3. Situations change quickly in the big leagues. A few weeks ago, Boston sat 10 games over .500, in second place in the AL East, and atop the wild card standings. As the new week starts, the Red Sox have lost nine of 10 contests and 13 of their last 16 to fall to 48-48, now fourth in the division, just one-half game better than the Baltimore Orioles, and three games out of the last wild card position. If Boston management sees the road to a championship too steep with the New York Yankees and Houston Astros (among others) in the way, a turn toward next season makes sense. The Red Sox have at least eight players becoming free agents after the season or with an option to leave, so they could see this as an opportunity to quickly turn things around for 2023 and beyond. This would be good news for the Brewers. More trade options could mean lesser cost and a better chance to find a quality fit for the roster. Also, targeting players with expiring contracts typically means a team will ask for less in return which could be another key for Milwaukee. With that in mind, here are a few Red Sox targets that the Brewers might ask about should Boston start a sale. STAR POWER Xander Bogaerts: The 29-year-old standout shortstop has four years, $80 million left on his contract, but he can opt out after this season (which he will do). While Bogaerts' home runs are down, he remains a stud hitter that would do wonders for the Brewers' offense. Bogaerts owns a 129 OPS+ thanks to a .386 OBP (12th in MLB) and .445 slugging. His .364 wOBA (weighted on-base average) also ranks 27th and would be the best on the Brewers. Where would he play? He could easily slot into third base, where Luis Urias has scuffled to a .701 OPS. Bogaerts could also spell Willy Adames at shortstop and take some at-bats as the DH. With a chance at a quality hitter, position matters less. The price in a trade is tough to gauge. Boston would have to expect a return based on Bogaerts leaving his new team after the season. It also matters which other teams offer deals. Would the Red Sox be interested in Keston Hiura as a project to go along with a top-10 prospect? Shortstop Brice Turang could make sense for Boston as a future infielder or utility man. Acquiring Bogaerts is probably unlikely, but with the right high-end piece or two, there is an outside chance it happens. *Rafael Devers could have been a second star to discuss, albeit an extreme longshot for the Brewers. Unfortunately, the left-handed hitting third baseman with a .981 OPS was recently put on the IL. He is signed through 2023, but if Boston has really wanted to get nuts, Devers would have been their best trade chip. PITCHING OPTIONS Nathan Eovaldi: Eovaldi looks and feels like a Brewers type of pitcher, and I can see Milwaukee's front office offering a bit more to acquire him. I'd argue a deal has an above-average chance of going down as he is a free agent after the season. The 32-year-old fireballer has had a few more struggles than in years past, mostly stemming from his 2.2 home runs per nine innings (HR/9) rate, the highest of his career. A big reason for that could be his 11.2% barrel rate allowed, which is more than four percent higher than his career average. Eovaldi is still throwing hard (95.6 MPH fastball velocity) and getting a high percentage of whiffs, up 0.8% from last season. He also ranks in the 96 percentile of walk percentage (BB%), something the Brewers should value. Though his ERA (4.30) is up more than half a run from the past two seasons, it is primarily skewed by his last start, when he allowed nine earned runs in 2.2 innings against the Toronto Blue Jays. Eovaldi is still a valuable arm that can fill multiple roles for Milwaukee now and in the playoffs. Since Boston has not engaged in any contract talks with Eovaldi, there's little reason for them to keep him around. Two pitching prospects (one in the top 15-20 range) would seem enough unless the Red Sox preferred a single, higher-ceiling asset. Michael Wacha: The former St. Louis Cardinals' hurler has had a resurgent season of sorts. After posting a 6.62 ERA and 5.05 ERA the past two years, respectively, Wacha owns a 2.69 mark in 70.1 innings (13 starts) in 2022. His numbers are great on the surface, but it could be smoke and mirrors. While he dropped his hits-per-nine-inning rate (H/9) to 7.2 and HR/9 to just 0.9, his walks have increased while the strikeouts have decreased. Then when you look at his Statcast percentiles, you really start to wonder. Based on this, would the Brewers even want to take that chance? It could mean it would cost very little to make the trade (prospect outside the top 30), which is a plus. It is possible that, at least for this season, Wacha has figured something out that works. Essentially Milwaukee would be playing the hot hand. I'd say there's a less likely chance this happens than trading for Eovaldi, only because the Brewers might not like what they see. ROLE PLAYERS J.D. Martinez: The veteran "professional hitter" can't play the field or run, but he still knows how to swing the stick. The almost 35-year-old is in the last year of his deal but would have to be the full-time DH, which could be a challenge in Milwaukee. Acquiring Martinez would mean Andrew McCutchen is playing in the field or sitting more often, which might help the club in the long run. Martinez ranks in the top 30 in MLB in wOBA (.368), OBP (.368), and slugging (.481). His 132 OPS+ is his best mark since 2019, and his metrics remain high in a few key areas. There would likely be some competition to acquire Martinez, which might drive the price up somewhat. One would think a mid-level prospect would do the trick. There probably isn't a high percentage chance Milwaukee will make this move, but plans can change in two weeks. Enrique Hernandez: Also a free agent following this season, Hernandez would provide value and depth in the outfield, including in center. Unfortunately, Hernandez has not been able to get back on the field in the last month due to a right hip injury. He is currently on the IL, which doesn't prevent a move from happening, but is often rare and a big risk. It worked in Boston's favor last season when they traded for Kyle Schwarber while he was on the IL as he posted a .957 OPS in 41 games once he returned. As for Hernandez, should the Brewers take a shot, his defense remains strong, but his offense fell off this season (.613 OPS) after a strong 2021 (.786 OPS) and an incredible postseason run last year (.408 average, 1.260 OPS). Trading for Hernandez would be a bit of a risk offensively. However, his career numbers make him a weapon against left-handed pitchers, which Milwaukee still needs. Hernandez owns a lifetime .826 OPS versus southpaws, including .850 last season and .828 this year. He has also slugged .500 against lefties in 2022. His overall lack of offensive production and injury status should mean a deep discount for the Brewers, giving up next to nothing for a chance Hernandez recovers soon, gets hot, and continues to hammer lefties. He's at least a depth play for the current outfield, considering the group's age and proneness to injury.; of course, Hernandez would have to get back to the field (and stay there) himself. Brewers fans should watch the Red Sox over the next few days. If they continue to flounder or break even, it opens up more possibilities for Milwaukee to add talent. Even if the Brewers don't make a deal with Boston, having an additional seller on the market makes it more likely Milwaukee finds a player at the right price from somewhere.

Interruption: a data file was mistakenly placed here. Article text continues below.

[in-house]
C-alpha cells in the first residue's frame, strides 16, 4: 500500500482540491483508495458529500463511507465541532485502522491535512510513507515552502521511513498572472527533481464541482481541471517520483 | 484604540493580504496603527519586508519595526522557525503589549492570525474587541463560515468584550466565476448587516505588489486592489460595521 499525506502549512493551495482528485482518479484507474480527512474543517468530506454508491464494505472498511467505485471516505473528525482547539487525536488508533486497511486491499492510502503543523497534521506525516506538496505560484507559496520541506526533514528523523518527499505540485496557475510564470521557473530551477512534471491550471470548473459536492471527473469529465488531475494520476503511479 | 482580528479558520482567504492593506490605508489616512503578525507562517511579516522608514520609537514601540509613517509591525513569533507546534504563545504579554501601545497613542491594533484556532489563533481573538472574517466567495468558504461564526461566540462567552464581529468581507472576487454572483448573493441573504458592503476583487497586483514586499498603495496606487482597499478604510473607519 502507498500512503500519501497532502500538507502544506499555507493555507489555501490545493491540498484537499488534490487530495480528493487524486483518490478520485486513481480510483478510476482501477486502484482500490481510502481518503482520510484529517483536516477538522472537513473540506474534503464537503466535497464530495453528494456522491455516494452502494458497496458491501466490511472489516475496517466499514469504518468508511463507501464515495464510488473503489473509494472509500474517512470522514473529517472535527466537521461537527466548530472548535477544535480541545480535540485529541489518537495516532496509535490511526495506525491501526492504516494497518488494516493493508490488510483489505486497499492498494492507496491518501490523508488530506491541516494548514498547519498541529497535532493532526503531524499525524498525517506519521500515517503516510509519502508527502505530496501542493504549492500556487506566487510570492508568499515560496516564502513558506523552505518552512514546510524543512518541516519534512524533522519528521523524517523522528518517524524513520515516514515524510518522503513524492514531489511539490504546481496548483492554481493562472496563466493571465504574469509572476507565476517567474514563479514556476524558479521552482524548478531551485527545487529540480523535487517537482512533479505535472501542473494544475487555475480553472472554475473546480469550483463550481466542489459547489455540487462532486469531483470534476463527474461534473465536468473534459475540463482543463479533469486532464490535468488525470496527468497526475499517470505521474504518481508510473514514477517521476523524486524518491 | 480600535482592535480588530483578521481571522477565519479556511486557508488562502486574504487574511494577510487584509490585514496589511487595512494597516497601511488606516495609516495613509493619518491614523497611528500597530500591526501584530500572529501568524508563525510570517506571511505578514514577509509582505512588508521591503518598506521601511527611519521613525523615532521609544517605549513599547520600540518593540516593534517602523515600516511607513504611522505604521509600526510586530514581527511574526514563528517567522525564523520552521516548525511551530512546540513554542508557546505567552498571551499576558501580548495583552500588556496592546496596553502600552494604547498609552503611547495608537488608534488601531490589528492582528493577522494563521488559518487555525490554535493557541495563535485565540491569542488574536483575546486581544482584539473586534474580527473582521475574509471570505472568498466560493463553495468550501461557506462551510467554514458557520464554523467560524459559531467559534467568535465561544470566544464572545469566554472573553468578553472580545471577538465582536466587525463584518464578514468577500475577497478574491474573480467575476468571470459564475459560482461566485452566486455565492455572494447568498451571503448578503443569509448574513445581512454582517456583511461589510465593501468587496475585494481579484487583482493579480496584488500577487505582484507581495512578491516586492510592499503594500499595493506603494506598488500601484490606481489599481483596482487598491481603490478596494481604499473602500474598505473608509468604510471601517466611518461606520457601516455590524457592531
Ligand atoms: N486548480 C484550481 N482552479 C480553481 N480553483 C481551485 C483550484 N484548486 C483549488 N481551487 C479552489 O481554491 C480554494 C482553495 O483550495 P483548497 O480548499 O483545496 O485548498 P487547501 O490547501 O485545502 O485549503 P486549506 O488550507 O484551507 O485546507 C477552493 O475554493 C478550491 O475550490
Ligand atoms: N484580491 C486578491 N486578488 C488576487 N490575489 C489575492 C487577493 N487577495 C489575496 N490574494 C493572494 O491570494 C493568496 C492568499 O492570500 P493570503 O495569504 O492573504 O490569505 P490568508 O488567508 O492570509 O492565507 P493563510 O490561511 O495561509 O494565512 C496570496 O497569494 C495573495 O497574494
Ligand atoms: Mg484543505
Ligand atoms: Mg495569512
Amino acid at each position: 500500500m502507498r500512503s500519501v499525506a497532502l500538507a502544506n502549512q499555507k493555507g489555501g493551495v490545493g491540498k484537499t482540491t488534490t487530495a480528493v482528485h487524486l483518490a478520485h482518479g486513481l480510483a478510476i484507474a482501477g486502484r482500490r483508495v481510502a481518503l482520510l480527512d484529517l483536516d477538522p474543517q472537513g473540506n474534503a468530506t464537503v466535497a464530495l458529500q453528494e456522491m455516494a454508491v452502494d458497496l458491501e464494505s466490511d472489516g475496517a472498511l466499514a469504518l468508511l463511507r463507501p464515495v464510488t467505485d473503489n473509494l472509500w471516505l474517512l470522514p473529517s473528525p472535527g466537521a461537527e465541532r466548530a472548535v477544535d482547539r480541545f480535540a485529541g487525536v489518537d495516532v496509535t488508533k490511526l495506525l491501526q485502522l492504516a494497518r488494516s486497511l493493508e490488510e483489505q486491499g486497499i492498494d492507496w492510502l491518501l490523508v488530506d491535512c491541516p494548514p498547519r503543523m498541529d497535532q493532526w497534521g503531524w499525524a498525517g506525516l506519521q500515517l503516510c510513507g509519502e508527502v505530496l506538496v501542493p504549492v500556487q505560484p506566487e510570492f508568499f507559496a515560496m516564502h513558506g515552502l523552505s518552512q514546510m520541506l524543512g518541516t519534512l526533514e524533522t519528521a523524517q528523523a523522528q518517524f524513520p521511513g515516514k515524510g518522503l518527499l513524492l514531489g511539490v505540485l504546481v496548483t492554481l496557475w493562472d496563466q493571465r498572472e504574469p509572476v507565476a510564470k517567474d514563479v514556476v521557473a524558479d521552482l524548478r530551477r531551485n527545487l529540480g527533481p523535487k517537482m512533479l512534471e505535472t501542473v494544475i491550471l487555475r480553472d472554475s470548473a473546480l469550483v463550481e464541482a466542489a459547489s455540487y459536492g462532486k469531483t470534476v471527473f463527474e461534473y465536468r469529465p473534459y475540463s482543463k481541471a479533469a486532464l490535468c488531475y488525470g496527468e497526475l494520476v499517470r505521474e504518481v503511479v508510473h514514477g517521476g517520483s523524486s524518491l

4. The Boston Red Sox are suddenly struggling in the talent-packed American League. With the trade deadline looming, their fall from legitimate playoff contention could open the door to a handful of more trade options for the Milwaukee Brewers. Situations change quickly in the big leagues. A few weeks ago, Boston sat 10 games over .500, in second place in the AL East, and atop the wild card standings. As the new week starts, the Red Sox have lost nine of 10 contests and 13 of their last 16 to fall to 48-48, now fourth in the division, just one-half game better than the Baltimore Orioles, and three games out of the last wild card position. If Boston management sees the road to a championship too steep with the New York Yankees and Houston Astros (among others) in the way, a turn toward next season makes sense. The Red Sox have at least eight players becoming free agents after the season or with an option to leave, so they could see this as an opportunity to quickly turn things around for 2023 and beyond. This would be good news for the Brewers. More trade options could mean lesser cost and a better chance to find a quality fit for the roster. Also, targeting players with expiring contracts typically means a team will ask for less in return which could be another key for Milwaukee. With that in mind, here are a few Red Sox targets that the Brewers might ask about should Boston start a sale. STAR POWER Xander Bogaerts: The 29-year-old standout shortstop has four years, $80 million left on his contract, but he can opt out after this season (which he will do). While Bogaerts' home runs are down, he remains a stud hitter that would do wonders for the Brewers' offense. Bogaerts owns a 129 OPS+ thanks to a .386 OBP (12th in MLB) and .445 slugging. His .364 wOBA (weighted on-base average) also ranks 27th and would be the best on the Brewers. Where would he play? He could easily slot into third base, where Luis Urias has scuffled to a .701 OPS. Bogaerts could also spell Willy Adames at shortstop and take some at-bats as the DH. With a chance at a quality hitter, position matters less. The price in a trade is tough to gauge. Boston would have to expect a return based on Bogaerts leaving his new team after the season. It also matters which other teams offer deals. Would the Red Sox be interested in Keston Hiura as a project to go along with a top-10 prospect? Shortstop Brice Turang could make sense for Boston as a future infielder or utility man. Acquiring Bogaerts is probably unlikely, but with the right high-end piece or two, there is an outside chance it happens. *Rafael Devers could have been a second star to discuss, albeit an extreme longshot for the Brewers. Unfortunately, the left-handed hitting third baseman with a .981 OPS was recently put on the IL. He is signed through 2023, but if Boston has really wanted to get nuts, Devers would have been their best trade chip. PITCHING OPTIONS Nathan Eovaldi: Eovaldi looks and feels like a Brewers type of pitcher, and I can see Milwaukee's front office offering a bit more to acquire him. I'd argue a deal has an above-average chance of going down as he is a free agent after the season. The 32-year-old fireballer has had a few more struggles than in years past, mostly stemming from his 2.2 home runs per nine innings (HR/9) rate, the highest of his career. A big reason for that could be his 11.2% barrel rate allowed, which is more than four percent higher than his career average. Eovaldi is still throwing hard (95.6 MPH fastball velocity) and getting a high percentage of whiffs, up 0.8% from last season. He also ranks in the 96 percentile of walk percentage (BB%), something the Brewers should value. Though his ERA (4.30) is up more than half a run from the past two seasons, it is primarily skewed by his last start, when he allowed nine earned runs in 2.2 innings against the Toronto Blue Jays. Eovaldi is still a valuable arm that can fill multiple roles for Milwaukee now and in the playoffs. Since Boston has not engaged in any contract talks with Eovaldi, there's little reason for them to keep him around. Two pitching prospects (one in the top 15-20 range) would seem enough unless the Red Sox preferred a single, higher-ceiling asset. Michael Wacha: The former St. Louis Cardinals' hurler has had a resurgent season of sorts. After posting a 6.62 ERA and 5.05 ERA the past two years, respectively, Wacha owns a 2.69 mark in 70.1 innings (13 starts) in 2022. His numbers are great on the surface, but it could be smoke and mirrors. While he dropped his hits-per-nine-inning rate (H/9) to 7.2 and HR/9 to just 0.9, his walks have increased while the strikeouts have decreased. Then when you look at his Statcast percentiles, you really start to wonder. Based on this, would the Brewers even want to take that chance? It could mean it would cost very little to make the trade (prospect outside the top 30), which is a plus. It is possible that, at least for this season, Wacha has figured something out that works. Essentially Milwaukee would be playing the hot hand. I'd say there's a less likely chance this happens than trading for Eovaldi, only because the Brewers might not like what they see. ROLE PLAYERS J.D. Martinez: The veteran "professional hitter" can't play the field or run, but he still knows how to swing the stick. The almost 35-year-old is in the last year of his deal but would have to be the full-time DH, which could be a challenge in Milwaukee. Acquiring Martinez would mean Andrew McCutchen is playing in the field or sitting more often, which might help the club in the long run. Martinez ranks in the top 30 in MLB in wOBA (.368), OBP (.368), and slugging (.481). His 132 OPS+ is his best mark since 2019, and his metrics remain high in a few key areas. There would likely be some competition to acquire Martinez, which might drive the price up somewhat. One would think a mid-level prospect would do the trick. There probably isn't a high percentage chance Milwaukee will make this move, but plans can change in two weeks. Enrique Hernandez: Also a free agent following this season, Hernandez would provide value and depth in the outfield, including in center. Unfortunately, Hernandez has not been able to get back on the field in the last month due to a right hip injury. He is currently on the IL, which doesn't prevent a move from happening, but is often rare and a big risk. It worked in Boston's favor last season when they traded for Kyle Schwarber while he was on the IL as he posted a .957 OPS in 41 games once he returned. As for Hernandez, should the Brewers take a shot, his defense remains strong, but his offense fell off this season (.613 OPS) after a strong 2021 (.786 OPS) and an incredible postseason run last year (.408 average, 1.260 OPS). Trading for Hernandez would be a bit of a risk offensively. However, his career numbers make him a weapon against left-handed pitchers, which Milwaukee still needs. Hernandez owns a lifetime .826 OPS versus southpaws, including .850 last season and .828 this year. He has also slugged .500 against lefties in 2022. His overall lack of offensive production and injury status should mean a deep discount for the Brewers, giving up next to nothing for a chance Hernandez recovers soon, gets hot, and continues to hammer lefties. He's at least a depth play for the current outfield, considering the group's age and proneness to injury.; of course, Hernandez would have to get back to the field (and stay there) himself. Brewers fans should watch the Red Sox over the next few days. If they continue to flounder or break even, it opens up more possibilities for Milwaukee to add talent. Even if the Brewers don't make a deal with Boston, having an additional seller on the market makes it more likely Milwaukee finds a player at the right price from somewhere. View full article